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The Problem

Bill, owner/manager of a 40-room Hotel currently spends some £800 a year on a sub-contractor to carry out Portable Appliance Testing. The testing takes place over 2 days and gaining access to all the rooms can cause problems. He wants to investigate the possibility of this being done in-house to reduce costs and allow flexibility in the timing of the tests. However he is keen not to fall foul of the regulations.

The Law

The Electricity at Work Regulations (1989) requires "All electrical systems shall be maintained so as to prevent, so far as is reasonably practicable, any danger". This is interpreted as covering the fixed electrical installation as well as portable and transportable equipment connected to it.


The Regulations also state "It is the duty of every employer and self employed person to comply with the provision of these Regulations."

Expert Advise

You do not have to be an electrician to implement a programme to maintain portable and transportable electrical appliances. A hotel is considered to be a "low risk" environment and a few simple procedures will go a long way to ensuring the safety of guests and staff.

Involve the staff by encouraging them to look for signs of a possible hazard as part of their daily routine in each room. They should look for damage to the outside of the equipment, its lead and plug. Any suspected faults should be reported to a supervisor.

Periodically, a more detailed formal check is necessary. As well as looking for signs of damage as above, the plug cover should be removed and the wiring inspected. Any designated member of staff who has some guidance on what to look for can carry this out. It is important to record the outcome of this formal inspection.


Although around 95% of potential problems can be eliminated by visual inspection alone there are some faults that cannot be picked up. Hence some testing is necessary to complement the inspection. If a PAT tester with Pass/Fail indication is used, a member of staff who has been given appropriate instructions can carry out this stage. This PAT testing should be combined with an inspection and the outcome needs to be recorded.


The frequency of the formal inspection and the testing is dependent on a number of factors. One factor is environment. Generally hotels and tourist accommodation are considered to be a "low-risk". Another factor is the type of appliance. For example, a transportable item such as a kettle needs to be inspected every year but only require testing every 2 years. A handheld item, such as a hairdryer would need to be inspected every 6 months. On the other hand, a PC in the office that is rarely moved need only be inspected every 2 years and require testing every 4 years.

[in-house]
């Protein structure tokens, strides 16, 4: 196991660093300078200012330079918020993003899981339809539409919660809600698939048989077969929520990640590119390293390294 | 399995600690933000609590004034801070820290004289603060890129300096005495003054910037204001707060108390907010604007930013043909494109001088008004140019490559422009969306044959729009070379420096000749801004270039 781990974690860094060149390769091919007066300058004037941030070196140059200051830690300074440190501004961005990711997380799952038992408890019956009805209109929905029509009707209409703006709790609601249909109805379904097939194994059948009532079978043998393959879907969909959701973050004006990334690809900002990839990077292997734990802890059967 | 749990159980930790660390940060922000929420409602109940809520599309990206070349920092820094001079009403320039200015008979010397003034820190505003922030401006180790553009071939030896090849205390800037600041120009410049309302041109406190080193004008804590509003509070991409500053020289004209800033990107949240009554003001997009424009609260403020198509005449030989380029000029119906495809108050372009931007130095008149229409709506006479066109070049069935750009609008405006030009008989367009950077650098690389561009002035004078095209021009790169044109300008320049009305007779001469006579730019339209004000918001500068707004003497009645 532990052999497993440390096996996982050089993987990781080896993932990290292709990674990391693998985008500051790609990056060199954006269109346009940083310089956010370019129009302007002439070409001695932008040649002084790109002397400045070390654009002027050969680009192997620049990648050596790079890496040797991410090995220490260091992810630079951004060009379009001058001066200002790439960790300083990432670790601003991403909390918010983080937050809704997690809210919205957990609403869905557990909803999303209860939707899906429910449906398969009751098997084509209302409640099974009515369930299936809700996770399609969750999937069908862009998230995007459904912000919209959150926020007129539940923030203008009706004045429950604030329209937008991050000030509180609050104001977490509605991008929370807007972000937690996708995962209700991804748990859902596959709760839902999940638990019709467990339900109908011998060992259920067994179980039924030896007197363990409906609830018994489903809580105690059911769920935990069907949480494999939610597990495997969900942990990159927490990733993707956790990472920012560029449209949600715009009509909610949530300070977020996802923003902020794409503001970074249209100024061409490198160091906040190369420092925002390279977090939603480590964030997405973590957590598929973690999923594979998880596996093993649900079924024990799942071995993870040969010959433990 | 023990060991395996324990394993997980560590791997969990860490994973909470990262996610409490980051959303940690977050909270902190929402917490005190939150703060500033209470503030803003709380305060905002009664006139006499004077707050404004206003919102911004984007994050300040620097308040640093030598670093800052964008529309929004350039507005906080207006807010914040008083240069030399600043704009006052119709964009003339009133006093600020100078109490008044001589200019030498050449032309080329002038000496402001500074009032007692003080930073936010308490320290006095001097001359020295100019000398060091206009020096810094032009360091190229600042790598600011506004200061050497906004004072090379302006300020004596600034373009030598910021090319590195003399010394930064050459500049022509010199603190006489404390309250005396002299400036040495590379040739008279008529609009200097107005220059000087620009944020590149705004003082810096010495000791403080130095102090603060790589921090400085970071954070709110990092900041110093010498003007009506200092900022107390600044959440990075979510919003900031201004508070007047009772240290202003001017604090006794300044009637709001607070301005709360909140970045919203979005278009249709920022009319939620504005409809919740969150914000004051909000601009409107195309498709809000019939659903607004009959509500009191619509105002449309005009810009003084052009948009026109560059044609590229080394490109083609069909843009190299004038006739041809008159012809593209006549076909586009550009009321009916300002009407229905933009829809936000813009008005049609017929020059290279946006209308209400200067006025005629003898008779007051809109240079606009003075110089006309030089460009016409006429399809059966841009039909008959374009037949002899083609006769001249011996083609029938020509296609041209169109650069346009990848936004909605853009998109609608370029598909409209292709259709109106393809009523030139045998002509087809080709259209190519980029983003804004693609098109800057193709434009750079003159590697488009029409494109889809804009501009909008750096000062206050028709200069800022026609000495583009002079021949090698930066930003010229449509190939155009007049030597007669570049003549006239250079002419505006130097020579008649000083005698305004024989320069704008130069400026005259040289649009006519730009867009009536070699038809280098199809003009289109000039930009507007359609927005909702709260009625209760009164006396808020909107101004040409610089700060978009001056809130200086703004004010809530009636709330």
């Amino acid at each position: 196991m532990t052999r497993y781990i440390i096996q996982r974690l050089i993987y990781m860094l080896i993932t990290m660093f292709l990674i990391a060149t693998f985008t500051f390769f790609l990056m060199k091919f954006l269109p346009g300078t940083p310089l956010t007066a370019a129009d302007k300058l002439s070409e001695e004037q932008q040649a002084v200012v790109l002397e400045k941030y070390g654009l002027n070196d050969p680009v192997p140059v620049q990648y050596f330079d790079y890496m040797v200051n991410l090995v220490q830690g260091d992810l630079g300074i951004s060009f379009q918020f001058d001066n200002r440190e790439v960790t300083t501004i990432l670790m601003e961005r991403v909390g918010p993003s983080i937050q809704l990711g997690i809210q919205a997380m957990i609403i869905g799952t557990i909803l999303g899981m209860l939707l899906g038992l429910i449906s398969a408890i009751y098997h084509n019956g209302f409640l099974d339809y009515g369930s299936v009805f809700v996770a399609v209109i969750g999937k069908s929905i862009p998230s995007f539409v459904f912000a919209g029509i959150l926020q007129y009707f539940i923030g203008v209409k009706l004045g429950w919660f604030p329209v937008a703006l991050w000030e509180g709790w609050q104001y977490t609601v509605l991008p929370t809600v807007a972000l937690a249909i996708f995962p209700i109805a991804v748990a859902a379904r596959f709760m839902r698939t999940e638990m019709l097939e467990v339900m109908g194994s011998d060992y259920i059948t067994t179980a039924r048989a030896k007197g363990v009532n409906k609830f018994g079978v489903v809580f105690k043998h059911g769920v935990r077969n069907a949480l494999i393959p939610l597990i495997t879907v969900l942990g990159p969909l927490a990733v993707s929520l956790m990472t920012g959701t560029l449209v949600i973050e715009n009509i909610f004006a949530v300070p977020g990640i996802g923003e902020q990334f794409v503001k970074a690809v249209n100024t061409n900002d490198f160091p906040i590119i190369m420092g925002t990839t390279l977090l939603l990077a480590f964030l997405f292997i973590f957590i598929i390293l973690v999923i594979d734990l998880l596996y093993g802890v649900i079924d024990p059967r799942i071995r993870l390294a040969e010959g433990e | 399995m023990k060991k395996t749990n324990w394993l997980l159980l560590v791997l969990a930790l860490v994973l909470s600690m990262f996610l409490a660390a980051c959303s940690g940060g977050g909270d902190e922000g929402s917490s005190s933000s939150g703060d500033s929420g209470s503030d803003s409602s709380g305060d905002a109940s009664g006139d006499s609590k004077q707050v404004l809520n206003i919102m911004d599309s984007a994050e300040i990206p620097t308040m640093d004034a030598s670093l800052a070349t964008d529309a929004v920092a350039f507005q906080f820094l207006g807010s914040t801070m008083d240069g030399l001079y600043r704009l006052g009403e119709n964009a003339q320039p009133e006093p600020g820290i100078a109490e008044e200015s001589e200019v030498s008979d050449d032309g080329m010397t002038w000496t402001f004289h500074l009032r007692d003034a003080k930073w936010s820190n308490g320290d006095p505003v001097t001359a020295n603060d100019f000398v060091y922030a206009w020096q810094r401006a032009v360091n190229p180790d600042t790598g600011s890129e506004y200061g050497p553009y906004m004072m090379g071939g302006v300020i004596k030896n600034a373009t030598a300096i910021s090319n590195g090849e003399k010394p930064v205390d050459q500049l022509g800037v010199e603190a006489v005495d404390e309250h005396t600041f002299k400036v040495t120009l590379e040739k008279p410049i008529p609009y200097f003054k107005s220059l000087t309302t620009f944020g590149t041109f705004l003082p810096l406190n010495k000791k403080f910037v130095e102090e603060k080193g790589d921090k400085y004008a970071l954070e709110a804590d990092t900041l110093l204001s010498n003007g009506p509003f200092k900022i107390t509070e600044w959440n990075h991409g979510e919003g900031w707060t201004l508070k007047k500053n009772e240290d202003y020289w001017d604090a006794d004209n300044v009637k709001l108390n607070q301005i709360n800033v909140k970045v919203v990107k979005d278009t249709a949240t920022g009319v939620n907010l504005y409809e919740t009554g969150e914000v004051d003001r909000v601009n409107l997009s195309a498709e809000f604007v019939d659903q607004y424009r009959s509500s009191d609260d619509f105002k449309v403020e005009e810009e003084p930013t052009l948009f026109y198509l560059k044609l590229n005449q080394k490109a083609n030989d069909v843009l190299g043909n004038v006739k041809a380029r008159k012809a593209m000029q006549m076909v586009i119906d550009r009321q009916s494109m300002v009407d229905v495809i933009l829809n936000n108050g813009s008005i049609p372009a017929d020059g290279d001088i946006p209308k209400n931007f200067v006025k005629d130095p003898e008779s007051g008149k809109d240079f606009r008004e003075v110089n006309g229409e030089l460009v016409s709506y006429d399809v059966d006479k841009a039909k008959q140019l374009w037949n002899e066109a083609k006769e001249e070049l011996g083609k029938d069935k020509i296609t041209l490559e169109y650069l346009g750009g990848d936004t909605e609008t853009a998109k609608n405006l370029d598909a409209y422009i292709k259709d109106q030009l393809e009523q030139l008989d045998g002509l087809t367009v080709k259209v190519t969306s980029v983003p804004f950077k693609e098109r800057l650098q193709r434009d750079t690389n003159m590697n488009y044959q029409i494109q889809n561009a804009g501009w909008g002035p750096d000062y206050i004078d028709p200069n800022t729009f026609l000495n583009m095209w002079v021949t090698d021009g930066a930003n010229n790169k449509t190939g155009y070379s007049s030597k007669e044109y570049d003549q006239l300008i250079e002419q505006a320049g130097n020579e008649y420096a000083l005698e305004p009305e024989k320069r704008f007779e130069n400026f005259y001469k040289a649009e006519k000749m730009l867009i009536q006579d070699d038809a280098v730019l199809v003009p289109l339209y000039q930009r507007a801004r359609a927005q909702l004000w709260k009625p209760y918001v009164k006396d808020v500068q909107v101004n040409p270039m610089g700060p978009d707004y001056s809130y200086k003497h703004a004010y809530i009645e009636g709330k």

It is quite straightforward to implement this 3-stage plan of staff checks, formal inspection and testing. With PAT testers only costing around £300 there are substantial cost savings to be made. As annual testing is only necessary with some equipment, there is plenty of flexibility to schedule the testing to fit in with the normal running of the hotel.


To Do List

Appoint a person to be responsible for this area.

Provide this person with appropriate training and/or relevant literature.

Contact HSE Books for free leaflet IND(G)237L.

Read other articles on this website.

Train all staff on what to look for.

Discourage staff from bringing personal electrical equipment into work.

Make a list of all the electrical appliances in the hotel.

Assess the periods for formal inspection and testing.

Buy or rent a PAT tester that gives Pass or Fail indication.

Record all results of formal inspection and PAT testing.


A poorly maintained electrical appliance can seriously injure or kill a user. If a guest were to be injured during a stay then as well as compensation claims Bill may be subject to an investigation by the HSE that could lead to a prosecution and hefty fines.